Septic System Maintenence
SEPTIC SYSTEM CARE AND MAINTENANCE
Far too often, many homeowners with septic systems take an “Out of sight, out of mind” approach to their system and its maintenance! Systems are hidden underground, and until the system either shows signs of failure, or completely breaks down it can be easy to forget about.
WHY SHOULD I MAINTAIN MY SEPTIC SYSTEM?
- Save money (failing systems are expensive to repair or replace)
- As a homeowner, you are responsible for maintaining your septic system
- Maintaining your septic system protects your investment in your home
- A failing septic system can contaminate groundwater that might be a source of drinking water
- Prevent spreading of infection & disease (poorly treated sewage from septic systems can cause ground water contamination and contamination of drinking water wells)
Lack of proper maintenance is the major reason septic systems fail.
A well maintained and properly used septic system will not necessarily need a regular pump out. If your system requires constant visits from a septic tank pump out contractor, your system is either overloaded or has another potentially serious problem.
COMMON SEPTIC SYSTEM PROBLEMS AND HOW THEY OCCUR:
Your septic system works by allowing waste to flow from the septic tank, where the solids are separated from the liquid, through the leach field where it seeps into the soil. The most common problems which occur in a septic system generally involve either a backed up drain field, or a clogged septic tank.
Sludge and Scum Build Up: Sludge build-up can cause poor functioning and clogs in septic systems. It is a given fact that sludge builds up in all septic tanks. This sludge is the incomplete decomposition of human waste and other organic and non-organic matter deposited into your septic system. In a well maintained system, the anaerobic enzymes break down the sludge and bio material into compounds that bacteria then digest and convert into liquid effluent. As well, other enzyme and bacterial processes convert much of the organic material found in the scum layer into additional liquid effluent. A lack of these enzyme/bacteria combinations allow the scum and sludge layers to build up and clog the septic tanks drain line, causing sewage back up into the home.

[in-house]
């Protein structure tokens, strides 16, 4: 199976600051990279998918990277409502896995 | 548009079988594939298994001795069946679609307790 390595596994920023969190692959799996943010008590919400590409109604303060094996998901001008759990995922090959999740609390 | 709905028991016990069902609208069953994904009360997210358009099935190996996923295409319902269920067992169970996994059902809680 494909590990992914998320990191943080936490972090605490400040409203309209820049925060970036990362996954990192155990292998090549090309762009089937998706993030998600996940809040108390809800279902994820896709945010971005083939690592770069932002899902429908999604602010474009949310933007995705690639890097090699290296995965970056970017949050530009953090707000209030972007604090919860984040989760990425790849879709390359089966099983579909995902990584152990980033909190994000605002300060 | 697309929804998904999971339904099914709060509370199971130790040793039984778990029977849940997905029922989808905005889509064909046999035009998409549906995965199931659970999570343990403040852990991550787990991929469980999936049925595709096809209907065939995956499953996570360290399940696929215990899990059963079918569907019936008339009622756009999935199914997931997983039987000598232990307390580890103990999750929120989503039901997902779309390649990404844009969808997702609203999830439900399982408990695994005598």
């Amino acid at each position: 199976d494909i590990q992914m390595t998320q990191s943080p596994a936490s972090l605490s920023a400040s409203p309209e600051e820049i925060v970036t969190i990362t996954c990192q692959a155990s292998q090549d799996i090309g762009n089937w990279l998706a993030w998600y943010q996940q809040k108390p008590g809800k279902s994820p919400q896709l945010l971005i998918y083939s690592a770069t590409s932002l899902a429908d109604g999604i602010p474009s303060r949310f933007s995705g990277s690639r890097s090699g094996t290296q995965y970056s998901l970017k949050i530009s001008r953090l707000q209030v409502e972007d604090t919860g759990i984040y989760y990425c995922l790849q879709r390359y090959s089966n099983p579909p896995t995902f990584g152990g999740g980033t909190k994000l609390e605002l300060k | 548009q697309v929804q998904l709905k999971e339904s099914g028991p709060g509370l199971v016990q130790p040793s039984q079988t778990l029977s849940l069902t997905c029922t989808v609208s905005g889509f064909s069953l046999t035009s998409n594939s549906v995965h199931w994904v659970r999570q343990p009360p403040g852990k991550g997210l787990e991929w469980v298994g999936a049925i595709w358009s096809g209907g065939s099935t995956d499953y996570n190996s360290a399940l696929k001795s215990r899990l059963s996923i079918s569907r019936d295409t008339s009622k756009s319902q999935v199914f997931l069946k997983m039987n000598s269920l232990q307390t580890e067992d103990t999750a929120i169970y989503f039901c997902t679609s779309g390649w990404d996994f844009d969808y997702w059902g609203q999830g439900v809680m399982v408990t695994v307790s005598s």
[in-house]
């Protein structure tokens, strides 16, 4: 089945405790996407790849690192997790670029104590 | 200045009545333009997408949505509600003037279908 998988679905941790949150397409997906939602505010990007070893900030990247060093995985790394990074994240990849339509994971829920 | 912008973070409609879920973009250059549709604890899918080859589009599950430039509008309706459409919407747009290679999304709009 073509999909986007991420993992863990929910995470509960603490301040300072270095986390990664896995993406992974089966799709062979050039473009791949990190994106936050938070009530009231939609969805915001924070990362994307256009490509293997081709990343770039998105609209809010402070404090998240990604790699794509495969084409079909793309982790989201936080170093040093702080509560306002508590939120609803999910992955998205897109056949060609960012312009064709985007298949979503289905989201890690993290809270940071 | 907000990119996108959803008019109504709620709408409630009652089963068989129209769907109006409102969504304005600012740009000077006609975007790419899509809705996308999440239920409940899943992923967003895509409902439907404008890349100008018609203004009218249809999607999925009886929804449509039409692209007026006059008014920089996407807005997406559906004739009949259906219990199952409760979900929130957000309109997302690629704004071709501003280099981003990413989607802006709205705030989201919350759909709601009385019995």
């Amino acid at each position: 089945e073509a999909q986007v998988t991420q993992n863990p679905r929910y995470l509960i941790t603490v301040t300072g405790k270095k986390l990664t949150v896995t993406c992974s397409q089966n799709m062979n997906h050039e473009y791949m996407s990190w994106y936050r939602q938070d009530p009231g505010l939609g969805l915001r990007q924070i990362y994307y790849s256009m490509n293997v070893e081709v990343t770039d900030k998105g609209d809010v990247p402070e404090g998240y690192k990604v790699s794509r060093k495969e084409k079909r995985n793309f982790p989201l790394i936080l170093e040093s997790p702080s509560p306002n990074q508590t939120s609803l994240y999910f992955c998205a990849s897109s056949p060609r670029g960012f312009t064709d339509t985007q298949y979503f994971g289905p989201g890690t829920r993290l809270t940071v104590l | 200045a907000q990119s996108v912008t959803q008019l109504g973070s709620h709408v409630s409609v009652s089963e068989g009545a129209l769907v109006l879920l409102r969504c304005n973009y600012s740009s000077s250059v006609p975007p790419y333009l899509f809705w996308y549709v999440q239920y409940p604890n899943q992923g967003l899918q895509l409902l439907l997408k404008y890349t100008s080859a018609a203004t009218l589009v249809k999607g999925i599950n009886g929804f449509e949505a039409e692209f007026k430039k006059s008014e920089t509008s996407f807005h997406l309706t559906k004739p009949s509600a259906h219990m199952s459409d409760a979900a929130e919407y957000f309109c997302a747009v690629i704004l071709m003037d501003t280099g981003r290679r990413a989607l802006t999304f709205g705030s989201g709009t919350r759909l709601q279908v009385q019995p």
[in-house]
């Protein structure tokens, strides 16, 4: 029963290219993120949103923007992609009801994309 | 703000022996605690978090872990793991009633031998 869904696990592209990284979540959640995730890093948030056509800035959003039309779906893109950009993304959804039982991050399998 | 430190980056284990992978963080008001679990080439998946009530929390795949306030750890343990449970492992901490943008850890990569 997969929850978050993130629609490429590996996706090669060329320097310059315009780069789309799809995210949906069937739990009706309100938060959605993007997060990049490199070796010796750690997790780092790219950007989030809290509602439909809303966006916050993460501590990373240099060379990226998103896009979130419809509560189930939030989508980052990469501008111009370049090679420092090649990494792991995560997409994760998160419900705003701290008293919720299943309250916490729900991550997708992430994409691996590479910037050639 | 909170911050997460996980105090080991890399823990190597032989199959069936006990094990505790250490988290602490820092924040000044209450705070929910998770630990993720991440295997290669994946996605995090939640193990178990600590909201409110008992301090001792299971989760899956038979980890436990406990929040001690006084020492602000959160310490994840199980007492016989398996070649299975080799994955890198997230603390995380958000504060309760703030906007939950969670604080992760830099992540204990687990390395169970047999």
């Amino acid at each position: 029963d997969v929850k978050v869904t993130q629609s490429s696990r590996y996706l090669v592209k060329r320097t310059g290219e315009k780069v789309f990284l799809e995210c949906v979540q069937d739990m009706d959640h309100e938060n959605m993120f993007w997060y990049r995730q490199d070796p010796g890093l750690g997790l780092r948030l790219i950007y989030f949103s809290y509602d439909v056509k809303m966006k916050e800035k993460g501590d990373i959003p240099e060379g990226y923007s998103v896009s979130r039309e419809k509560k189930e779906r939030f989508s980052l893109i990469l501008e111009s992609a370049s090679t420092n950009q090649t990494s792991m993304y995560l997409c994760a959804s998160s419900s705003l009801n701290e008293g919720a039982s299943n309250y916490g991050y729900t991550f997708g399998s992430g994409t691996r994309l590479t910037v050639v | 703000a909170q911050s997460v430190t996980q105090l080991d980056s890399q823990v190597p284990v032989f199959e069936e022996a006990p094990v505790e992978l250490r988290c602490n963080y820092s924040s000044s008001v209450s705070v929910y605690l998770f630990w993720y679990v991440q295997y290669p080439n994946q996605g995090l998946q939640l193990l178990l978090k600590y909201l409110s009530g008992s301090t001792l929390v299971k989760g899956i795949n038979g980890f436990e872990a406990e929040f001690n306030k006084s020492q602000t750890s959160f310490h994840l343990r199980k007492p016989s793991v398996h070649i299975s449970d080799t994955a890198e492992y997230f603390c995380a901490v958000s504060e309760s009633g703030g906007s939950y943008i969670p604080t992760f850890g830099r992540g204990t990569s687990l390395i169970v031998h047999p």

Clogged Leach or Drain Lines: The entire septic system is built around the simple principle of capturing waste, separating solids from liquid waste for bacterial digestion, and moving the liquid to the drain lines for absorption by the soil. This free flow of liquid through the system is vital for it to function correctly. When sludge, scum or non-organic solids are forced into the drain lines or leach field, they can and will build up, clogging the lines. Solids and other material that enter the leaching pools before being converted to liquid form will plug the drain pipe holes, or congeal in the surrounding soil, effectively sealing the waste inside the system causing it to fail.
An Overloaded Septic System: Most septic
tanks are designed to handle a specific amount of waste in a given period of
time. Adding too much waste water into the system at one time
or, over a short period can flood a septic system. Excessive water and
waste from toilet flushing, dishwashers, and washing machines can fill up the
drain lines and septic tank faster than the leach field and soil are able to absorb
them. When this occurs, the drains and toilets will back up in the home and
hazardous waste water may even begin to pool above the ground. As well, a
large amount of waste water entering the septic tank at one time can act to
stir up the untreated sludge and scum, and force the clogging material out into
the drain lines with the excess liquid. This, of course, leads to clogged lines
Garbage and Non-Biological Waste: Any
materials that cannot be decomposed by the microbes in the septic tank should
never enter the system. Caustic chemicals and excessive use of
anti-bacterial cleaning products can cause the healthy biological process in
the tank to stall or fail. Cigarette butts or feminine napkins will
accumulate in the tank or worse yet, flow through to the drain lines and clog
them. Grease and oils add to the scum layer and can also clog a drain line. A
common sense approach by the entire household as to what should and should not
be flushed down the toilets or poured into a sink drain can go a long way
toward extending the life of your septic system, and easily prevent costly
How to spot common
problems with your septic system:
- You smell foul odors around the drains in the home or outside. These odors are usually the first sign that the septic system has a problem.
- Spotting murky pooling water, soggy soil, or grey/black mud on the soil around your septic system.
- Slow draining, or drains backing up in house. This can indicate an overloaded, full or clogged septic system.
Give us a call and we can help you now before it turns into a nightmare. It could cost thousands of dollars if you wait until there is a problem. Let us set you up with the proper maintenance program before it is too late. No matter if you are a single residential house or a community with 5 – 100 homes we treat everyone with the respect and honesty they deserve. We are proud members of CAI (Communities Association Institute), NAWT (National Association Wastewater Technicians), Peconic Green Growth and recently joined LILWA (Long Island Liquid Waste Association). A&A Sewer and Drain Maintenance Inc. is part of Suffolk County new pilot program that is introducing a waste water treatment plant for residential homes and commercial properties that reduces the levels of nitrogen that is leached into the ground from our septic systems. Hope to hear from you soon.